Live in a house 31 years and you'll know the feeling. One of those annual spring cleaning projects that usually last a day and a half then peter out with you stumbling upon your childhood winkie-bear which you couldn't possibly bear to part with. So winkie-binkie bear gets put back in the closet along with the amp timers until . . . next year.
And so I started going through all of the stuff with serious intent. At first I found it hard going. So many decisions. Like, Do I think my niece or great-nieces would like my childhood photo album? Look how cute I was. Surely they'd just love to have that valuable piece of the family tree? Answer. NO. Well, what about my high school yearbook? NO! NO! Not even winkie-bear? NO!NO!NO!
When I started the process, it was all sad-faced review, a spotty walk down memory lane but soon it became a gleeful rout. Out! Out! Don’t need any of this. The photo albums were filled with people, half of whom I couldn't remember, while others too often brought up memories of sadness and loss, so why keep photos that make you sad? The few images I wanted to keep were already burned into my memory, so I sure didn’t need any albums. And so it went with photos, papers, mementos. All of it. Yes, I was seriously, deliberately erasing a life -- mine --but soon the act became a pretty wonderful, liberating experience because it finally occurred to me that the life I was tossing into the recycle bin was a life that didn't exist any more. And since it didn't exist any more, why dust it?
After I received the diagnosis, but before I had met with the oncologist, that's when I turned into Brunhilde before Joan's horrified eyes. I didn't then (and still don't know), how much time I had left, but through my exhaustion, pain and fear, I was determined that there was no way I was going to say, Fuck it all, and leave this mess to my poor sister.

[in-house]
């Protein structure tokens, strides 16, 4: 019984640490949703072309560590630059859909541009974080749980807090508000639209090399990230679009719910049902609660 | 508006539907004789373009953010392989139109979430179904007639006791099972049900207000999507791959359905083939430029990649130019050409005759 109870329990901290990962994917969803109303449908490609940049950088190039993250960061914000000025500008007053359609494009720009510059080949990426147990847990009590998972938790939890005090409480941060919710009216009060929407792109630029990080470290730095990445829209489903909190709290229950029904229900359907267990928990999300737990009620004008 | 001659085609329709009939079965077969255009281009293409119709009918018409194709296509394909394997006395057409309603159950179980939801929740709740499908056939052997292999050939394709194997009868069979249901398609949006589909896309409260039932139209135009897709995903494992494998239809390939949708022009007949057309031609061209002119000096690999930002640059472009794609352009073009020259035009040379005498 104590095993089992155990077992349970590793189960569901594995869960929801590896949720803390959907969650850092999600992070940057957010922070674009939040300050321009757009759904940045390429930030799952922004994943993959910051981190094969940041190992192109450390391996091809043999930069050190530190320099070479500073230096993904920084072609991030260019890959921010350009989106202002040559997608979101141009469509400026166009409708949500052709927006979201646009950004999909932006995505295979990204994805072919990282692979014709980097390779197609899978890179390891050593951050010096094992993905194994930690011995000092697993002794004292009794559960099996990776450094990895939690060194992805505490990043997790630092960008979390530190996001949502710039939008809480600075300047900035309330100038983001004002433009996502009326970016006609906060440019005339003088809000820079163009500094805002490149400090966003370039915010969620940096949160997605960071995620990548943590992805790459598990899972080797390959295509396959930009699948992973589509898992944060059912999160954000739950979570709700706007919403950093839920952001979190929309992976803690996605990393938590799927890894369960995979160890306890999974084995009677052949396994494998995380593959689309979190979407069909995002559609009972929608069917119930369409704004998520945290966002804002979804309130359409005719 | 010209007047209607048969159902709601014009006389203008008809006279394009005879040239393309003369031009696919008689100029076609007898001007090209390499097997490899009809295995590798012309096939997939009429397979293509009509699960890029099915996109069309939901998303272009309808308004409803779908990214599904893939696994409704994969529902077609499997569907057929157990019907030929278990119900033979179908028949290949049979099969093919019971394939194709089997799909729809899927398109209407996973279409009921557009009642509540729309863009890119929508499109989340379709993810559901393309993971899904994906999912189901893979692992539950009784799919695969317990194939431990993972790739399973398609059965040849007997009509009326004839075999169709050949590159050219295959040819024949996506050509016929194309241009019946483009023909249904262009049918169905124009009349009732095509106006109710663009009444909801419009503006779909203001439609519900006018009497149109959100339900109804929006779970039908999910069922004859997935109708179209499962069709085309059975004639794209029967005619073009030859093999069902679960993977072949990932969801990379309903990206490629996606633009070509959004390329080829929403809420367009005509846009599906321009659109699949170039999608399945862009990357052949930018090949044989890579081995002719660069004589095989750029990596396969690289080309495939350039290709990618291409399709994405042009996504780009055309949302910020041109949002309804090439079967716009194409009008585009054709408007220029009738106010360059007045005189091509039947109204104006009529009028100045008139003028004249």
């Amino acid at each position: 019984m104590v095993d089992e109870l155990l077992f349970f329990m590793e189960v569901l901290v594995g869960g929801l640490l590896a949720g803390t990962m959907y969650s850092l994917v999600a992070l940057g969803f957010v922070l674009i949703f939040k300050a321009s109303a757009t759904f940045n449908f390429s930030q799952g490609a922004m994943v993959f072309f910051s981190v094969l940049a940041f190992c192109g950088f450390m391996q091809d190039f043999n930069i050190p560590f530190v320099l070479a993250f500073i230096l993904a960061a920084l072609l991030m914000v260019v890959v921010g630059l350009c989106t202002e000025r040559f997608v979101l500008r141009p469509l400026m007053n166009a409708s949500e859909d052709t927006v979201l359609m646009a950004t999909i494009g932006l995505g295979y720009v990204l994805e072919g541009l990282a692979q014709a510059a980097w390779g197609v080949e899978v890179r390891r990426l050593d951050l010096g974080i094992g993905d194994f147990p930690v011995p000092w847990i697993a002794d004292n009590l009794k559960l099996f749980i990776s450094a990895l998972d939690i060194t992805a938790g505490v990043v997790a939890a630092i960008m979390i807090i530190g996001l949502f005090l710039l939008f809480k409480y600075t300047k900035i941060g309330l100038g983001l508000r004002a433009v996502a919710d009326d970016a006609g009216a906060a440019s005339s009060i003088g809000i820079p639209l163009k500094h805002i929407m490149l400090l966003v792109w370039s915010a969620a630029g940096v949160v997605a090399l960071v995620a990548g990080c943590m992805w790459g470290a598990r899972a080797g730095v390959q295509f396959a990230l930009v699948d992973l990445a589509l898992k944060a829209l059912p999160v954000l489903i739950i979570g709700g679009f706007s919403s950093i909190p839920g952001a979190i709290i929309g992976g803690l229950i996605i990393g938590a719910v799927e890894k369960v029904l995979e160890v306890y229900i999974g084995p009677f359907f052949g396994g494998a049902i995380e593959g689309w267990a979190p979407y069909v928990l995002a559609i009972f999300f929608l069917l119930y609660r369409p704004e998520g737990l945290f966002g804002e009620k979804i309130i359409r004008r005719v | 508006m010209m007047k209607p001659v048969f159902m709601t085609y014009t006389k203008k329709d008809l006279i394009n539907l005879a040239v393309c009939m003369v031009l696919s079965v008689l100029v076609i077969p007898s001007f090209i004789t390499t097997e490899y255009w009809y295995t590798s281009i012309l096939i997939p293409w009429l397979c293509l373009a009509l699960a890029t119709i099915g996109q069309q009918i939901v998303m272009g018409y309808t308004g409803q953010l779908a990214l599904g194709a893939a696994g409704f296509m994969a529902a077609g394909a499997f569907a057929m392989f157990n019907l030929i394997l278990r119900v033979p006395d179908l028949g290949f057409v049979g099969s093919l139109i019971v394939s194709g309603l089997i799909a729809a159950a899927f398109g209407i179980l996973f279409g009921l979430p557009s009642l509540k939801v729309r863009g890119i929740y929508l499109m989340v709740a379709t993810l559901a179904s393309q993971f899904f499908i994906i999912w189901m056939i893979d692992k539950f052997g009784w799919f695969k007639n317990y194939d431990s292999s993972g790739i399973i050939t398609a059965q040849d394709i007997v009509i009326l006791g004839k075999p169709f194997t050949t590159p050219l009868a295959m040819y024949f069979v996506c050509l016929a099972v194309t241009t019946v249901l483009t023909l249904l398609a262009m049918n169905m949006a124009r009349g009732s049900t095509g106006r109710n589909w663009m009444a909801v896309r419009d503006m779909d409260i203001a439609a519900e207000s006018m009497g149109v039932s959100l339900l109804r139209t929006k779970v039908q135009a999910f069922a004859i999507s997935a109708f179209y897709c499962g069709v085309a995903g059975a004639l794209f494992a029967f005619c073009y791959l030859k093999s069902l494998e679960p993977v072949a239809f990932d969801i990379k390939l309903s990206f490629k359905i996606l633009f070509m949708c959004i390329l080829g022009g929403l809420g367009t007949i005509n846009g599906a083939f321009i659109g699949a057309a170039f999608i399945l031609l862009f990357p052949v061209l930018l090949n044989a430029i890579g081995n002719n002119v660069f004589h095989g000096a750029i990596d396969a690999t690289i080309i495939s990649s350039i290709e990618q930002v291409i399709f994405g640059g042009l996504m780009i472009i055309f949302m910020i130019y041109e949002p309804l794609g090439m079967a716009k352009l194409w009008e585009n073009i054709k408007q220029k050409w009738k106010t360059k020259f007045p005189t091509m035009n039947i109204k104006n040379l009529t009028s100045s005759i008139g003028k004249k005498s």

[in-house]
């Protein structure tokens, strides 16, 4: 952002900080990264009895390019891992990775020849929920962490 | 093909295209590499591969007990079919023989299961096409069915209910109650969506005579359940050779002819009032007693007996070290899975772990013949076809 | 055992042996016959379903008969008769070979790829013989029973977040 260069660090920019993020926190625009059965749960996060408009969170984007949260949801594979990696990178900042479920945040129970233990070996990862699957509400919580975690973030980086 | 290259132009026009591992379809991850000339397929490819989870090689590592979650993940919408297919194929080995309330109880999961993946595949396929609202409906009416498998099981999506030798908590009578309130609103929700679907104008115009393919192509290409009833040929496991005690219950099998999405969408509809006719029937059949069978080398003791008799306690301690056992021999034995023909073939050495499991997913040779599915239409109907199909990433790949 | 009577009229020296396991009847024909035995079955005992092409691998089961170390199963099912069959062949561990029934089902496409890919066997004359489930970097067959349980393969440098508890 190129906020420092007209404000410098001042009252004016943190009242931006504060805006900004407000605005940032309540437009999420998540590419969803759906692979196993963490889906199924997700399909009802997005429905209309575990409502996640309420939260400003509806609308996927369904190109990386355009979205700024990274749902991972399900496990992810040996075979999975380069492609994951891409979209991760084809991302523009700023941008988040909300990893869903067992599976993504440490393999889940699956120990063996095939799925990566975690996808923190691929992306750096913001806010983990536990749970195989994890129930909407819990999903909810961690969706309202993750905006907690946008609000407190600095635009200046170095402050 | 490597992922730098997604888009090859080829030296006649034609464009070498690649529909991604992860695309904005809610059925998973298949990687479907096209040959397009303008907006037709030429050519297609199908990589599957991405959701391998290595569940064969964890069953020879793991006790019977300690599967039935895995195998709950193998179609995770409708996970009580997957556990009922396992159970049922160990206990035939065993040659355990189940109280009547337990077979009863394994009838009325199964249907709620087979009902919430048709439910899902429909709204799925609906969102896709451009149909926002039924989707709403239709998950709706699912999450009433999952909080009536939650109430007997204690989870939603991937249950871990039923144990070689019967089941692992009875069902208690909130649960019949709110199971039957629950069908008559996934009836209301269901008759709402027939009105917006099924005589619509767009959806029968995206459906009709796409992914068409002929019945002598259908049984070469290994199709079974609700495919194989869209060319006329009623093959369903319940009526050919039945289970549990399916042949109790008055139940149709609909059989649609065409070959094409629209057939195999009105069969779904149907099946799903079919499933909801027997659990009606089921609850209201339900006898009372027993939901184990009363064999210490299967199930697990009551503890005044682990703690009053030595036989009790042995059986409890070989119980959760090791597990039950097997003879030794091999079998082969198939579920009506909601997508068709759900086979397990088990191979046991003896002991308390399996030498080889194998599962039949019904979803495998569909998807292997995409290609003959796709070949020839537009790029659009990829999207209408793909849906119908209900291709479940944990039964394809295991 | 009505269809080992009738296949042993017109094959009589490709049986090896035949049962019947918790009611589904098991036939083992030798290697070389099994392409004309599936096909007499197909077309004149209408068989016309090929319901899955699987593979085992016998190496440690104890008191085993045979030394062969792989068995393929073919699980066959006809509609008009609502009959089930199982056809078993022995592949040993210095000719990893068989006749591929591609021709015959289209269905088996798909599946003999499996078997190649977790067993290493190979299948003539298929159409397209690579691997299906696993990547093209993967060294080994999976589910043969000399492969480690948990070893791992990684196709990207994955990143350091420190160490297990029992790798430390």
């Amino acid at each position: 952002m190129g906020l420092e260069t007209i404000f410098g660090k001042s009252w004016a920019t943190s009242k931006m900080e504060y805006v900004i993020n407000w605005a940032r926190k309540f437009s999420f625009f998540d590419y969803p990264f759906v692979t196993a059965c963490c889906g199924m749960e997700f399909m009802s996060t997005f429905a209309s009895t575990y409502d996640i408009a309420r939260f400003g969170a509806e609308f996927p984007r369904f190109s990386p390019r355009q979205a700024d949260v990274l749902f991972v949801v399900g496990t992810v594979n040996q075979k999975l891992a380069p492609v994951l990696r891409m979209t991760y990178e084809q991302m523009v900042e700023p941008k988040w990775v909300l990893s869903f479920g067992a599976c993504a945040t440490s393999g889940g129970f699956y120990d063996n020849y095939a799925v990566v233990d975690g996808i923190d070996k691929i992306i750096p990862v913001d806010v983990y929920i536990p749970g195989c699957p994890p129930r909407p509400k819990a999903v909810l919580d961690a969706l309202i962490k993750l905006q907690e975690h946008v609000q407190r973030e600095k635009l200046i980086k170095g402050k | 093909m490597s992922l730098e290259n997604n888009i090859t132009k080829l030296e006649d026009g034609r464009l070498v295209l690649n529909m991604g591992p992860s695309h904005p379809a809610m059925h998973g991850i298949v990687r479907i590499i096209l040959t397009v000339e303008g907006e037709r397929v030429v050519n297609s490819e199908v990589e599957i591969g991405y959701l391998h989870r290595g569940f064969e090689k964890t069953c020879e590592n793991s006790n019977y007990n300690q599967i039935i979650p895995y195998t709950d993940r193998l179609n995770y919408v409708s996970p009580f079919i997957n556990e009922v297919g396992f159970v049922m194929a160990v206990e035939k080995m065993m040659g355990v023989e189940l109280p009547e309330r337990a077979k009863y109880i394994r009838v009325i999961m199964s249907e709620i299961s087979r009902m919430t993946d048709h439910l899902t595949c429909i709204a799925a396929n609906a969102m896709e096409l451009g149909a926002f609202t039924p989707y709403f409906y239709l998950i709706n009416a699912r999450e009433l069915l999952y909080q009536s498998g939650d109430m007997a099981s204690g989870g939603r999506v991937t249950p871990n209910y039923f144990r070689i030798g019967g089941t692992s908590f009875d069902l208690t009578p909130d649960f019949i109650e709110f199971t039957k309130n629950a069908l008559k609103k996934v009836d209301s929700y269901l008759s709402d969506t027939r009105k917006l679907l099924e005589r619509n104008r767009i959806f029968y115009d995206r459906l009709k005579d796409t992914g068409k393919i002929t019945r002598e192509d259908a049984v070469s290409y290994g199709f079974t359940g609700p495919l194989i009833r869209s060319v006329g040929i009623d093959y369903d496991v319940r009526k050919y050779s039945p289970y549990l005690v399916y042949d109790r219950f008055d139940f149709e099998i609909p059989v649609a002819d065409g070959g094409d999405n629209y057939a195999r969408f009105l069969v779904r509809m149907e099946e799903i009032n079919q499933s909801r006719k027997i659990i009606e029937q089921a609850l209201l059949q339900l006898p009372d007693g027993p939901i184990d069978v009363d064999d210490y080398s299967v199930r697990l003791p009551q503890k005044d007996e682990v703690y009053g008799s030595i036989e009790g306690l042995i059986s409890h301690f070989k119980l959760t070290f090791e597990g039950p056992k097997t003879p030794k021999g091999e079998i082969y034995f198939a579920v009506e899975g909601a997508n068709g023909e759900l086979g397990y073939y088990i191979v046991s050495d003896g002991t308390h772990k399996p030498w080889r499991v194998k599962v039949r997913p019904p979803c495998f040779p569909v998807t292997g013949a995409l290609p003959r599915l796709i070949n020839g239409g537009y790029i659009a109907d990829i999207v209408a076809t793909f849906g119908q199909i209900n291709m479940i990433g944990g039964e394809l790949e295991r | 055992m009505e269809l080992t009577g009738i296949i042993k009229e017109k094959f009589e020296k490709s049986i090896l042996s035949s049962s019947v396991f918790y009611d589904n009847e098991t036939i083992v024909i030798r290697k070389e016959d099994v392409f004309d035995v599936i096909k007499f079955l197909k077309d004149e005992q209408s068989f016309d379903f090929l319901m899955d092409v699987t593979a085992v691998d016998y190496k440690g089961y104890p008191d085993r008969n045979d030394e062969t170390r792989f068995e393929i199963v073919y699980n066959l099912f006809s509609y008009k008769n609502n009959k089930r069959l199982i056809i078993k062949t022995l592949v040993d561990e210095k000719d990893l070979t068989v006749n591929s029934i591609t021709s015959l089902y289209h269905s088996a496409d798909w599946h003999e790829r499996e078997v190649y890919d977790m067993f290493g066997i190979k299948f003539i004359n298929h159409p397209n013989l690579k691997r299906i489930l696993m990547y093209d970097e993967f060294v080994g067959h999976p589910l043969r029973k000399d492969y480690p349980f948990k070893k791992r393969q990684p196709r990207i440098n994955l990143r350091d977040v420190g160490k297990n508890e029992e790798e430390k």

Therein started the Great Pre-Estate Sale, Viking Funeral, Zorba the Greek Garage Sale of the Century. Out! Out! Out! Like mad warriors and with the help of friends, when sleep wouldn't come, as pain allowed, we boxed and tagged and hauled. I had years before made certain arrangements for earmarked items to go to specific places, so that paperwork could be turn-keyed, while the rest of the stuff was slowly being transferred to the garage, stacked and ready to go.
So, come Saturday June 13 at 7 in the morning, the Stuff will head out into the universe to become treasures for somebody else to enjoy. With an additional mad scheme attached: I'll be donating all the proceeds from the sale to the "pay it forward" part of The Wellness Kitchen (www.TheWKRC.org), a great group of folks who teach as well as cook prepared super-nuient dense foods (think "bone broths") for "individuals facing serious life-altering disease." Their classes are for caregivers and patients alike.
Looking back on it all, it was mad. I was mad. But it also turned out to be excellent therapy. Not only did it keep me busy, but it was a daily reminder not to get mired in the past, not to stop, to keep moving forward. It was also a daily discipline, a firm reminder of the impermanence of it all. Nothing was mine. Not even my life. All of it was (and always had been) on temporary loan to be enjoyed, then let go
It also turned out to be a good way for friends to process what was coming. Once you hear bad news and say, I'm sorry, the next questions is What can I do to help? Seems like garage sales are a pretty good answer.